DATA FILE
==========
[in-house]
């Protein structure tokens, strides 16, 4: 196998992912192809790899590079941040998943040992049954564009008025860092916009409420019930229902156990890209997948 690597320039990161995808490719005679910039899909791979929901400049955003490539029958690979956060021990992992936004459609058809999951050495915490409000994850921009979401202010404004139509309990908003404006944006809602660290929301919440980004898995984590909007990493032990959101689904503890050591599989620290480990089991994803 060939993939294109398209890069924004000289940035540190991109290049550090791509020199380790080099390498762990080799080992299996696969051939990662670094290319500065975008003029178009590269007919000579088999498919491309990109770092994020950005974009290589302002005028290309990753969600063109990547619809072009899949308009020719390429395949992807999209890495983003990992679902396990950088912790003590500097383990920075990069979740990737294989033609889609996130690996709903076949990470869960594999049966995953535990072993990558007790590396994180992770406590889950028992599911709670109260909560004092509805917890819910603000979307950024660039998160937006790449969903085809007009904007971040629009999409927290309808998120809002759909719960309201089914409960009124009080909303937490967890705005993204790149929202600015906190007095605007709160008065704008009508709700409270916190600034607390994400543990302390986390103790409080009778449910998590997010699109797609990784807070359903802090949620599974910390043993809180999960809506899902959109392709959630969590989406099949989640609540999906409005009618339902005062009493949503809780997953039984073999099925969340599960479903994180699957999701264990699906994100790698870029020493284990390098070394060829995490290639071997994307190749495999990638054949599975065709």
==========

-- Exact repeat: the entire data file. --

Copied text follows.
[in-house]
């Protein structure tokens, strides 16, 4: 196998992912192809790899590079941040998943040992049954564009008025860092916009409420019930229902156990890209997948 690597320039990161995808490719005679910039899909791979929901400049955003490539029958690979956060021990992992936004459609058809999951050495915490409000994850921009979401202010404004139509309990908003404006944006809602660290929301919440980004898995984590909007990493032990959101689904503890050591599989620290480990089991994803 060939993939294109398209890069924004000289940035540190991109290049550090791509020199380790080099390498762990080799080992299996696969051939990662670094290319500065975008003029178009590269007919000579088999498919491309990109770092994020950005974009290589302002005028290309990753969600063109990547619809072009899949308009020719390429395949992807999209890495983003990992679902396990950088912790003590500097383990920075990069979740990737294989033609889609996130690996709903076949990470869960594999049966995953535990072993990558007790590396994180992770406590889950028992599911709670109260909560004092509805917890819910603000979307950024660039998160937006790449969903085809007009904007971040629009999409927290309808998120809002759909719960309201089914409960009124009080909303937490967890705005993204790149929202600015906190007095605007709160008065704008009508709700409270916190600034607390994400543990302390986390103790409080009778449910998590997010699109797609990784807070359903802090949620599974910390043993809180999960809506899902959109392709959630969590989406099949989640609540999906409005009618339902005062009493949503809780997953039984073999099925969340599960479903994180699957999701264990699906994100790698870029020493284990390098070394060829995490290639071997994307190749495999990638054949599975065709």